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Dressing Julian

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Julian Mouret is a vampire in my contemporary novel, Bloodroom. My upcoming historical vampire novel, The Bad Death, also stars Julian Mouret. Today I took the stock image photo I bought for the cast-of-characters animation on bloodroomthenovel.com and “dressed” it in 18th century clothing for the cast-of-characters animation to be featured on thebaddeath.com. This wasn’t quite as fun as dressing a good looking man for real, but it was still pretty fun.

The hottie in the tux is from istockphoto.com/. The young gent with the pistol is from 123rf.com. My challenge was to get Julian out of his tux and into the sharpshooter’s old-timey clothes. I used my Photoshop 6.0. I can just hear the hoots of incredulity. Yes, I use 12 year old software! It has all the features I need for simple image manipulation. If you don’t have Photoshop, Adobe now has an affordable monthly subscription service for its creative programs.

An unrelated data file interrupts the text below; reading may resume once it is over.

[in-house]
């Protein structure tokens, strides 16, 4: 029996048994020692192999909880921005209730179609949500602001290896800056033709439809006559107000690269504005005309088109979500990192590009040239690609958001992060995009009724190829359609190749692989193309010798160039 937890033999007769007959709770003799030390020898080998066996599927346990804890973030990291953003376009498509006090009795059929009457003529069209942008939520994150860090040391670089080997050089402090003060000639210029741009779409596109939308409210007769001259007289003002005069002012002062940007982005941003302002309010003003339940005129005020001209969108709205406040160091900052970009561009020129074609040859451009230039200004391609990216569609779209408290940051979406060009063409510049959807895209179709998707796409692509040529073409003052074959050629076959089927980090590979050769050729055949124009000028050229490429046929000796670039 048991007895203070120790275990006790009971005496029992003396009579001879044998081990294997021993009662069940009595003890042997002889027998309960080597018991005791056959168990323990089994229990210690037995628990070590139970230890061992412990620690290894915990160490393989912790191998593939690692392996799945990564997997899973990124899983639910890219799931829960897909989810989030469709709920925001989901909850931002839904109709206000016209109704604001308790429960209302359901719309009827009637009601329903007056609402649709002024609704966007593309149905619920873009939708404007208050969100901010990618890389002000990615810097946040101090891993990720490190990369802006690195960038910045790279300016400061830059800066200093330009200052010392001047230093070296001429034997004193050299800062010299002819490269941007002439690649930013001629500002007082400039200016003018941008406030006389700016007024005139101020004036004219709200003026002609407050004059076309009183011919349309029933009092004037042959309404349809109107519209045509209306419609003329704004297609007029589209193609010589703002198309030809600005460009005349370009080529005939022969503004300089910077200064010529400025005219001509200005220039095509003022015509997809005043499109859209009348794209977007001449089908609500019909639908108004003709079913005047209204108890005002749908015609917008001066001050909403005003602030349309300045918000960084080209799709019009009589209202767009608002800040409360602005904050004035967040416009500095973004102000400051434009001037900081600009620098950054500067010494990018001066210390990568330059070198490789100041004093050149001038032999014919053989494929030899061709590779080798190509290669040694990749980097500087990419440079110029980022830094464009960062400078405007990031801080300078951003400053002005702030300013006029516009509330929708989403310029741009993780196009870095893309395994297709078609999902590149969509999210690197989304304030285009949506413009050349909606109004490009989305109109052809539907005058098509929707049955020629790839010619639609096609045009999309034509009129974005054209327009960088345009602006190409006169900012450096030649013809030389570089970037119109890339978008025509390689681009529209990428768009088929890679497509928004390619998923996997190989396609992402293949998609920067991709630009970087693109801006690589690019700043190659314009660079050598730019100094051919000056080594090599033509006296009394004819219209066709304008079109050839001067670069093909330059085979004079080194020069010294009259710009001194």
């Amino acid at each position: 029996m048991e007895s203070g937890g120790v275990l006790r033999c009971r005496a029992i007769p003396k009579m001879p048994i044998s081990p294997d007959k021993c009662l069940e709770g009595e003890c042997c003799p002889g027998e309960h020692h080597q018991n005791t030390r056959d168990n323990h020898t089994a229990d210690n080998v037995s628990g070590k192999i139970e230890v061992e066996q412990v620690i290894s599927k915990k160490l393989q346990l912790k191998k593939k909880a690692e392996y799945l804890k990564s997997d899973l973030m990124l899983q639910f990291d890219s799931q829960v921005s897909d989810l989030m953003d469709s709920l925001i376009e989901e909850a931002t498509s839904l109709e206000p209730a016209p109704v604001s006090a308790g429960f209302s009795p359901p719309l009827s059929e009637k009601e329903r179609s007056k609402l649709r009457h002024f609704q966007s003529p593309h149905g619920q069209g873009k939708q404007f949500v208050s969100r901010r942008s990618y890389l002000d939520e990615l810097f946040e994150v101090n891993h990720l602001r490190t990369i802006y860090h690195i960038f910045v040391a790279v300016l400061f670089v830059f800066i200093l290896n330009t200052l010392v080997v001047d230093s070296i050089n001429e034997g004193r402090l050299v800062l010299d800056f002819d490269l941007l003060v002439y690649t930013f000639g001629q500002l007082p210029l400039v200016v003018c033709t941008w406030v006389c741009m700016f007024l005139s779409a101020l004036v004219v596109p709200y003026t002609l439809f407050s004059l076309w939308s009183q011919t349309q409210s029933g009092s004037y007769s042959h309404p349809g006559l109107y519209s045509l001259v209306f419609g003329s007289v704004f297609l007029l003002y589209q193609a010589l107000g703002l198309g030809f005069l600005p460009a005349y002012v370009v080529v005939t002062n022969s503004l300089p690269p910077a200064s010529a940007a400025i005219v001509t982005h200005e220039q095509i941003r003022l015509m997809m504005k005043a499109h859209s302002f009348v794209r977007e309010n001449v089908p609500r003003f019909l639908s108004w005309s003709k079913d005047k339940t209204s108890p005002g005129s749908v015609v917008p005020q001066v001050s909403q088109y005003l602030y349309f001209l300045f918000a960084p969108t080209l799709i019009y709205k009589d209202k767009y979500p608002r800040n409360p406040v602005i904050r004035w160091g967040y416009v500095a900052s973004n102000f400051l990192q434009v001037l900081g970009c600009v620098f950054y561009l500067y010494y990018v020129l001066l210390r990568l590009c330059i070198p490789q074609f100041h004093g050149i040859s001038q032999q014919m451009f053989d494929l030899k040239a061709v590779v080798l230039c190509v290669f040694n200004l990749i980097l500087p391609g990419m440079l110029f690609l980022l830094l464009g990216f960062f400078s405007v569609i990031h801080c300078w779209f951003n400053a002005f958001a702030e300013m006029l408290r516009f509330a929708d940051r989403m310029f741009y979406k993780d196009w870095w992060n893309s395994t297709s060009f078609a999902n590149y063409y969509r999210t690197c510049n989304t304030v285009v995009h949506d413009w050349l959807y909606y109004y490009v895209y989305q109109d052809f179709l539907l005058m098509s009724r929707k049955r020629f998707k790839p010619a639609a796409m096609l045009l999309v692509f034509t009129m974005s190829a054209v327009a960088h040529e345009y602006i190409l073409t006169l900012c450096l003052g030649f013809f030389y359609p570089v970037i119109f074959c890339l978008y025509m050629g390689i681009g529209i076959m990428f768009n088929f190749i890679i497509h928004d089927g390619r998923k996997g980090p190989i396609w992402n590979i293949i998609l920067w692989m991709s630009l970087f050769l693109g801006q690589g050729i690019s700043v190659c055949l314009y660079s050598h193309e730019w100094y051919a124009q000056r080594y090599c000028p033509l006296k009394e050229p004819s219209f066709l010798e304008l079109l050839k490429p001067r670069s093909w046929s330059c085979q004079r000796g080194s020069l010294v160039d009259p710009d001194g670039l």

I’ll assume you know very little as I explain what I did here. I copied the sharpshooter into the tuxedo photo, which put it on its own layer so I could manipulate it independently. Really, the dressing trick amounted to resizing sharpshooter’s body to “fit” Julian’s. I used the pen tool to create a path around the cravat so that I could cut and paste it into its own layer. I used the transform tool to resize the cravat and torso. To fit the cravat “around” Julian’s chin, I used the lasso tool to free select portions I didn’t need and also used the eraser tool. Julian looks awfully fierce about his new outfit. Could be that moody sky; it fortells of vampires on the horizon.

I cut the sharpshooter out of the sky and dragged the halves of the sky together. Then I duplicated layers and played with the layers blending feature till I got this moody effect. The blending feature in the Layers palette makes the layer in question “react” to the layer beneath it for visual effect. I include a screenshot of my layers. You’ll see the selected layer has blending set to “Soft Light”. If you mess with enough layers’ blending features they all sort of affect each other, which can make for interesting results.


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